As usual, life is racing by this holiday season. I made it through the first round of my newest project, A Delish Dish Homemade Holiday, with more than 150 jars of jam, jellies, and preserves sold by Thanksgiving! Pictured above is an Instagram photo of my full line of homemade goodies from Thanksgiving (follow me @KitchenBitch), and I’ll be swapping in some new favorites for Christmas, like Christmas Plum Conserve, Apple-Jalapeno Jelly, Blueberry Maple Butter (hello, pancakes!), Fig Strawberry Jam with Balsamic Vinegar, and my first-ever low-sugar preserve for those with diabetes, Mixed Berry Apple Spread. I make everything myself in small batches, and the 4 and 8 oz. sizes are perfect for gift giving! Click here to download the new order form!
One preserve that no one can seem to get enough of is Spiced Apple Butter, and it’s fairly easy to make your own at home, although it takes many hours in a slow cooker or Dutch oven to achieve the desired color and thickness. Funnily enough, apple butter has no actual butter in it. Nope, it’s just plain old apples, made into apple sauce and cooked very slowly with sugar and spices until it melts into a gorgeous, thick, spreadable butter.
And, if you’re going to spend some time on it, you might as well (in my opinion) go double or nothing and have a huge batch of apple butter that will last you through the coming winter. Yes, it’s messy, but enlist a friend to make it a fun weekend project. The recipe below is for a single batch, but you can easily double it and then preserve it in a boiling water canner in batches, OR you can simply ladle the apple butter into jars and refrigerate for 2-3 months or freeze for up to a year.
And the beautiful thing about apple butter is that it’s not just for spreading on toast or bagels, it’s also great for stirring into oatmeal, cottage cheese, or yogurt; slathering on sandwiches; as a glaze mixed with mustard for pork or ribs; as a substitute for up to half the fat in cakes, muffins, and cookies; and as a frosting in between layers of spice cake.
I’m such a nerd but I have to say it: How about them apples???
I list several methods for making apple butter below. I actually use a combination of the slow cooker and stove top methods for my apple butter, because one of my slow cookers can’t seem to achieve the dark, thick butter I’m looking for. So, after 8-10 hours in the slow cooker, I move my apple butter to the stove top to finish cooking for about 30-60 minutes, or until it reaches a nice thick consistency that mounds on a spoon.
Spiced Apple Butter
This recipe is from Canning for A New Generation by Liana Krissof. Instead of canning, you can refrigerate the butter for 2-3 months, or freeze for up to a year. If you don’t have a food mill or Squeezo strainer, you’ll need to peel and core the apples before you start. You can puree the butter a second time with an immersion blender to achieve an ultra-smooth butter. Yield: About 6 half-pints or 3 pint jars. Click here to download the handy printable PDF.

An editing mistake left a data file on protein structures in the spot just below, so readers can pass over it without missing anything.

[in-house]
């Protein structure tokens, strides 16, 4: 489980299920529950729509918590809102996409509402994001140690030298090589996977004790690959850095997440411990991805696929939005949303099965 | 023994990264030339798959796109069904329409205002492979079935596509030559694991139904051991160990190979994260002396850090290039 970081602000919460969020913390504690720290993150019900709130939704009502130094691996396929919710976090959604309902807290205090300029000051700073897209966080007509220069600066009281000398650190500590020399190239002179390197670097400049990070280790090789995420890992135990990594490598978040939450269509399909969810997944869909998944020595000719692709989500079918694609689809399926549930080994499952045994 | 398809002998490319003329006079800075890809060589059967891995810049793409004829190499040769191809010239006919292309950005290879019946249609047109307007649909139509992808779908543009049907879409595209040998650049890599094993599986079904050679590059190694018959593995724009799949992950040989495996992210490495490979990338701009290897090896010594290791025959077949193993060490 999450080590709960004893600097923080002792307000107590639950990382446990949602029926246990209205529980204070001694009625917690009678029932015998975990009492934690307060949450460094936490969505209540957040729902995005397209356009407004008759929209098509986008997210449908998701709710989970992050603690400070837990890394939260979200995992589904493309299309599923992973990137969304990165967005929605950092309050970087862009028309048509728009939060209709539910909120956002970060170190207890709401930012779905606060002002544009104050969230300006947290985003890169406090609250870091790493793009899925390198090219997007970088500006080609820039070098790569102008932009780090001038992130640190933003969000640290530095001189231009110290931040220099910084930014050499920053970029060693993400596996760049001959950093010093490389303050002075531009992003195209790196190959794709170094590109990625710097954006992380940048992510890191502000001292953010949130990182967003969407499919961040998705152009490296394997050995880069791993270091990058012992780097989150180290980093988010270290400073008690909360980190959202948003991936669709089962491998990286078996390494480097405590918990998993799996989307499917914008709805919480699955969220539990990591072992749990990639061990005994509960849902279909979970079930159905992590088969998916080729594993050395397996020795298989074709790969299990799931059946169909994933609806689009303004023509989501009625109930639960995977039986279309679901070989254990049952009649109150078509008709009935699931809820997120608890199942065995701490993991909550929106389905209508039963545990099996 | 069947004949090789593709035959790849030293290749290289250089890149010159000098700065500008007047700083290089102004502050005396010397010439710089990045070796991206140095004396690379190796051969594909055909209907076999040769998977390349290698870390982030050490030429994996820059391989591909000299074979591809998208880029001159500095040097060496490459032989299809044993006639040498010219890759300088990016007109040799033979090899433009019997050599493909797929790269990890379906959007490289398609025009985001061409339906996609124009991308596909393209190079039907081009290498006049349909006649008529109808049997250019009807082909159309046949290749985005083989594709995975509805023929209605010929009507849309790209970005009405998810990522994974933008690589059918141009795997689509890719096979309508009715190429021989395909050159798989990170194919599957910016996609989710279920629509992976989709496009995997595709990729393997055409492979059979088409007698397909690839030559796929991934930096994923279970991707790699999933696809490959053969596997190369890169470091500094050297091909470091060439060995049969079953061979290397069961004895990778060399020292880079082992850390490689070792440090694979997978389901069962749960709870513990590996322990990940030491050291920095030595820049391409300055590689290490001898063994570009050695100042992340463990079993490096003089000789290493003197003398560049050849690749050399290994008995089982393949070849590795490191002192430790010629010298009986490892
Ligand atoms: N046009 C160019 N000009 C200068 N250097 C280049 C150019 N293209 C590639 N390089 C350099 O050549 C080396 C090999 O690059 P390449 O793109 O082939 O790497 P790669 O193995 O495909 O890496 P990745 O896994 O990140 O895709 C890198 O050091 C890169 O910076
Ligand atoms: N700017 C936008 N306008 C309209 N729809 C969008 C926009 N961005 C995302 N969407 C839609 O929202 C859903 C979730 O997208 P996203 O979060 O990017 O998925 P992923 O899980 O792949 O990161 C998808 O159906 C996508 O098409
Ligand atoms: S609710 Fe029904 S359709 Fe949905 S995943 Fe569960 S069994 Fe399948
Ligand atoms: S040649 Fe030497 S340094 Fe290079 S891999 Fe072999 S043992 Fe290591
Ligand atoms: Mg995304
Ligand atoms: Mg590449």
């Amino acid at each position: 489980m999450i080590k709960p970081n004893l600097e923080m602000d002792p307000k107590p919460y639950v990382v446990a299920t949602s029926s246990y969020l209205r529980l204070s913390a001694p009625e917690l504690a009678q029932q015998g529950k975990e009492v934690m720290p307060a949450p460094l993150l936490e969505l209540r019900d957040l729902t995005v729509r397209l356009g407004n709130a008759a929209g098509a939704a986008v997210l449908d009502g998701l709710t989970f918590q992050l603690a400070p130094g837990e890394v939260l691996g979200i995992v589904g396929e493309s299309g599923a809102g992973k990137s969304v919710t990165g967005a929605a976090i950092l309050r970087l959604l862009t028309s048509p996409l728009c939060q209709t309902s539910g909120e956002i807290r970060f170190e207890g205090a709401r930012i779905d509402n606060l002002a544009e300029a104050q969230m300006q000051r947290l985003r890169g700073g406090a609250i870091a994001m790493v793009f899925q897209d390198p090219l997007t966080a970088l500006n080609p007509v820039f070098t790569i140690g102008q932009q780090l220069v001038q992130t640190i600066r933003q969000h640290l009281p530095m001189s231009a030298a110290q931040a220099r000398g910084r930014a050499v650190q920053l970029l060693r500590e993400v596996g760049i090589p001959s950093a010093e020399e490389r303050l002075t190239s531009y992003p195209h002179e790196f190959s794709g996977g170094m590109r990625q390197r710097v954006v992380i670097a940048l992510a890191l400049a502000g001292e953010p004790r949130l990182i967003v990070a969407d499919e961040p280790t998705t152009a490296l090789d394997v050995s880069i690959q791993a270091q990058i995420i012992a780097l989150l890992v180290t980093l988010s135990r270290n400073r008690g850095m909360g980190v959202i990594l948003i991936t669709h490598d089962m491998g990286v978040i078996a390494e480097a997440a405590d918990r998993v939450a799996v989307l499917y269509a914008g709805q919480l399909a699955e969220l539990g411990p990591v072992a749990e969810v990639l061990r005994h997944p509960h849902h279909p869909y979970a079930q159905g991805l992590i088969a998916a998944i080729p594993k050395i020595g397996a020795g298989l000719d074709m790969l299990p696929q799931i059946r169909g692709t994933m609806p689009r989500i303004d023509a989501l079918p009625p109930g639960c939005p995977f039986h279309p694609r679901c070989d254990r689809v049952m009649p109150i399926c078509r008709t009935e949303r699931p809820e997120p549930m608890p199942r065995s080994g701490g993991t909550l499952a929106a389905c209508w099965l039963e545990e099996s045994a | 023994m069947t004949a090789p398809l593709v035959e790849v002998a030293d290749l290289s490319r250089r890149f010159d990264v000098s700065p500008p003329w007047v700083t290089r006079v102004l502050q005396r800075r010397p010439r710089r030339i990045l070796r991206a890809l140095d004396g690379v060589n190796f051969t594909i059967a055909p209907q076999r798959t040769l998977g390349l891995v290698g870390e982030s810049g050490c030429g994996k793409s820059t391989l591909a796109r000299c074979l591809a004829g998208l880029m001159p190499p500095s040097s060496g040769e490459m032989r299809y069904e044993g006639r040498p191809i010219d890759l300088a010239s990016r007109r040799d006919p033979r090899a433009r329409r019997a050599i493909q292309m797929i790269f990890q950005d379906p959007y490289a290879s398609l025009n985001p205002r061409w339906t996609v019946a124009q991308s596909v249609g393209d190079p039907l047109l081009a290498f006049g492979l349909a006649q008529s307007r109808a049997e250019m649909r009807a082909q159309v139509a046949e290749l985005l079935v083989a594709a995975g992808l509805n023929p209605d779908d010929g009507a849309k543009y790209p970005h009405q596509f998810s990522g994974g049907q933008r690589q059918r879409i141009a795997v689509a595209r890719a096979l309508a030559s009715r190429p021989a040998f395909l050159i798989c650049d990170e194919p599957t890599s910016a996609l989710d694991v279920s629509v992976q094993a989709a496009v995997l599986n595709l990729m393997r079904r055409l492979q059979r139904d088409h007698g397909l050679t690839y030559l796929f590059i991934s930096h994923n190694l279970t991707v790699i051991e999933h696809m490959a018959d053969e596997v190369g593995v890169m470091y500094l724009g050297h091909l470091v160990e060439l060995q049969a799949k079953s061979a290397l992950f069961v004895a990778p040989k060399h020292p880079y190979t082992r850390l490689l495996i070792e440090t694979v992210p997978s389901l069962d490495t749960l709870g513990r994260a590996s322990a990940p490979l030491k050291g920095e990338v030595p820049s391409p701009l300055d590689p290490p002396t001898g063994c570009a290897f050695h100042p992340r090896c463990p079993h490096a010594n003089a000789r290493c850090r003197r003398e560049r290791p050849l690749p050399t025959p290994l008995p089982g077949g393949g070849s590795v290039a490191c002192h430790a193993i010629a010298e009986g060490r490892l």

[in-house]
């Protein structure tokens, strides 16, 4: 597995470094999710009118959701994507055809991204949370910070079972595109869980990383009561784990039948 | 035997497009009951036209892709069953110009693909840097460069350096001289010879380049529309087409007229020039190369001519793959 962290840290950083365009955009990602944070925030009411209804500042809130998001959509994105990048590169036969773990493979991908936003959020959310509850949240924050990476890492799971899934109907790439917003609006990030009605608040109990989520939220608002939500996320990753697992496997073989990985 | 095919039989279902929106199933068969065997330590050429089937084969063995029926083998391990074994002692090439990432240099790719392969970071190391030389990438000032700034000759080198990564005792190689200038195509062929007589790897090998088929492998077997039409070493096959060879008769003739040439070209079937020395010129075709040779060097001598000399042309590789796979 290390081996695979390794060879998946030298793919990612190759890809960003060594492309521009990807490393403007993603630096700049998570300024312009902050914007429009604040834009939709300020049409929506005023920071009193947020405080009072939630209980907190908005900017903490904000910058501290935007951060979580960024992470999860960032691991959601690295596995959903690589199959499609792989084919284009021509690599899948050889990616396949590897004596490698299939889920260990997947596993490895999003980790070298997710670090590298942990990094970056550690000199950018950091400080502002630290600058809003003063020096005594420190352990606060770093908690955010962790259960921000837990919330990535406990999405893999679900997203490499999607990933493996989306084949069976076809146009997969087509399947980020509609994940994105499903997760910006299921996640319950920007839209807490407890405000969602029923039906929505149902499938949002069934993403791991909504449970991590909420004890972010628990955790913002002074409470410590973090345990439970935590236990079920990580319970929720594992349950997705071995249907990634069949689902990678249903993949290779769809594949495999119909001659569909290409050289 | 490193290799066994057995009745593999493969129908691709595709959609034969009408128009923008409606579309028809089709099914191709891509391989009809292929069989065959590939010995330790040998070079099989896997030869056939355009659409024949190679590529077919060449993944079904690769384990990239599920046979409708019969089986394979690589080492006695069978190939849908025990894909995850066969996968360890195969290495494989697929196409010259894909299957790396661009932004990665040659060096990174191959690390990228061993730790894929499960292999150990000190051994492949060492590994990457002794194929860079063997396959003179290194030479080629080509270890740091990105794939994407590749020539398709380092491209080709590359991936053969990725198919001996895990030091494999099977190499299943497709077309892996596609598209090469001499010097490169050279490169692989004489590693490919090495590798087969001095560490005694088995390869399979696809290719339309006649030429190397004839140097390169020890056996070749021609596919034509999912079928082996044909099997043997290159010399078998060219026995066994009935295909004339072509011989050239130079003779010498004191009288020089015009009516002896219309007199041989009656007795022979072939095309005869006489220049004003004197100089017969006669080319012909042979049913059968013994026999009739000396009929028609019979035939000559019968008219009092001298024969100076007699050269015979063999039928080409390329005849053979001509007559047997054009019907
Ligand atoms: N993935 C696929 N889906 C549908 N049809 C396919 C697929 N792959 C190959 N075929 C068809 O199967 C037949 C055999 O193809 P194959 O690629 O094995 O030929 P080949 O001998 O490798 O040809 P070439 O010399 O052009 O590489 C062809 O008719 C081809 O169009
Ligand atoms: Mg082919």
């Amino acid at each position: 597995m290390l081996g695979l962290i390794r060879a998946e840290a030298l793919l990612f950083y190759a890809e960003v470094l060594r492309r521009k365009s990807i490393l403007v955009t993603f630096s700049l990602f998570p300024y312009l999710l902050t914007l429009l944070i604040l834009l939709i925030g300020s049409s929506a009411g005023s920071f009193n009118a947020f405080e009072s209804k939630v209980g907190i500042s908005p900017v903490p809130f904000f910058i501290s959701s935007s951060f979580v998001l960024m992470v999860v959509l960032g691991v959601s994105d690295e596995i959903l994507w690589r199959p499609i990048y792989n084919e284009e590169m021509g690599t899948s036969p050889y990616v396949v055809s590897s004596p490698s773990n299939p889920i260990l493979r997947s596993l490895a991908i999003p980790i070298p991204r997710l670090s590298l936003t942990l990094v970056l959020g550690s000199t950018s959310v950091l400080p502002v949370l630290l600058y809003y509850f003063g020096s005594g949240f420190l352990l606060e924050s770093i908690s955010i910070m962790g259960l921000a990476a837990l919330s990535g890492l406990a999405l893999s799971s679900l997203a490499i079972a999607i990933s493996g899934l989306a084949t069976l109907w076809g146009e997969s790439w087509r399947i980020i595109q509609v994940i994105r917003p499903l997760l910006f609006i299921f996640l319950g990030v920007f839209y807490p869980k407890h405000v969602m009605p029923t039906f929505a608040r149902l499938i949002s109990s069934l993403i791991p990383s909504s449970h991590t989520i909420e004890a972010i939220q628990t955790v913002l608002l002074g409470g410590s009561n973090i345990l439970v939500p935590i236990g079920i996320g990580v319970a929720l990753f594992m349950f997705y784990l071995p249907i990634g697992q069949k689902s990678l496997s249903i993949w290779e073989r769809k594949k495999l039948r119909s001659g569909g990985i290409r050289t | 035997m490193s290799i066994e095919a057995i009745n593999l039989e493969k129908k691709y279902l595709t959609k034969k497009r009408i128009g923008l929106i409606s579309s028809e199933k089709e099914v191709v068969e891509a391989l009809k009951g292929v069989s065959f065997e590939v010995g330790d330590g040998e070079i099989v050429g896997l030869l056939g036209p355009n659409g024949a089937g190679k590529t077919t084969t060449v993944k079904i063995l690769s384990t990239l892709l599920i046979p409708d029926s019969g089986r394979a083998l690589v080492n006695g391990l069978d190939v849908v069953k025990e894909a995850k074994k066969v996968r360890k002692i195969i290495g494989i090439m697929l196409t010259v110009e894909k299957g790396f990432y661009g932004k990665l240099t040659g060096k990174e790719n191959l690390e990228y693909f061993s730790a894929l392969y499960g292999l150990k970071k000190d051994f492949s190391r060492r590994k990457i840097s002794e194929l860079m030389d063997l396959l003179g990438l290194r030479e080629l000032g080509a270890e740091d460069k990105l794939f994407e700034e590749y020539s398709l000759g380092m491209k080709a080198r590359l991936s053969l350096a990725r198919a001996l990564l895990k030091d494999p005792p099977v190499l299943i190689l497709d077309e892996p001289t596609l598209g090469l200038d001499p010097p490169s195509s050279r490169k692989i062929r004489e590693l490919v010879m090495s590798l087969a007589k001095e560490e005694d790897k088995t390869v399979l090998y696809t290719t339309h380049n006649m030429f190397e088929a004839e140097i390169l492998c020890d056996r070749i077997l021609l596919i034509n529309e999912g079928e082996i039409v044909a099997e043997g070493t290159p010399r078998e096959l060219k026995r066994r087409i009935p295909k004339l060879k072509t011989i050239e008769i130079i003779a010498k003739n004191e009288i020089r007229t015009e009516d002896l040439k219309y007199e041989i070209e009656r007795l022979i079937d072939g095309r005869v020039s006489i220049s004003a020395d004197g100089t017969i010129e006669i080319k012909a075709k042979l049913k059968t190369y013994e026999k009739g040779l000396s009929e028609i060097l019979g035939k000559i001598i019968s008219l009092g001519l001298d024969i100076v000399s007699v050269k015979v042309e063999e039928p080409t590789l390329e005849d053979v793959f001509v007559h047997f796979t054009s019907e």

6 pounds apples, cored and peeled only if necessary, cut into quarters
2 cups apple cider or water
About 1½ cups sugar
1½ teaspoons ground cinnamon
½ teaspoon ground cloves
½ teaspoon ground allspice
½ teaspoon ground aniseed (optional)
- Put the apples in a 6- or 8-quart heavy-bottomed pan. Add the cider and 4 cups of water and bring to a boil over high heat. Boil, stirring occasionally, until the apples are completely broken down and the peels have separated from the pulp, 30 to 40 minutes.
- Pass the mixture through a food mill to remove the peels and cores. (Or, if the apples are already peeled, puree it in batches in the food processor or blender). Measure the puree.
- For the stovetop: Rinse out the pan and return the puree to it. Add 2 tablespoons sugar per cup of puree, and add the spices. Bring to a boil, then lower the heat and simmer, stirring somewhat frequently with a wooden spoon, for several hours, until the puree is dark and thick enough to mound on a spoon. You should be able to dollop it on a plate and no liquid will seep out from the dollop.
- For the slow cooker: Pour the puree into a slow cooker, and stir in the sugar and spices. (Puree with immersion blender if desired.) Cook on the low setting with the lid propped up or set askew to allow the liquid to evaporate for 9 to 12 hours, stirring occasionally when you can, until thick and dark. (Keep in mind different slow cookers cook at different temperatures.)
- For canning: Bring the apple butter to a boil (you can turn the slow cooker on high for 10-15 minutes, or transfer the butter to pot to achieve this). Ladle hot apple butter into hot jars, leaving ½-inch headspace. Process for 10 minutes in a boiling water canner. Remove the jars from the canner, and do not disturb for 12 hours. After 1 hour, check to see that the lids have sealed, and immediately refrigerate any jars that haven’t sealed.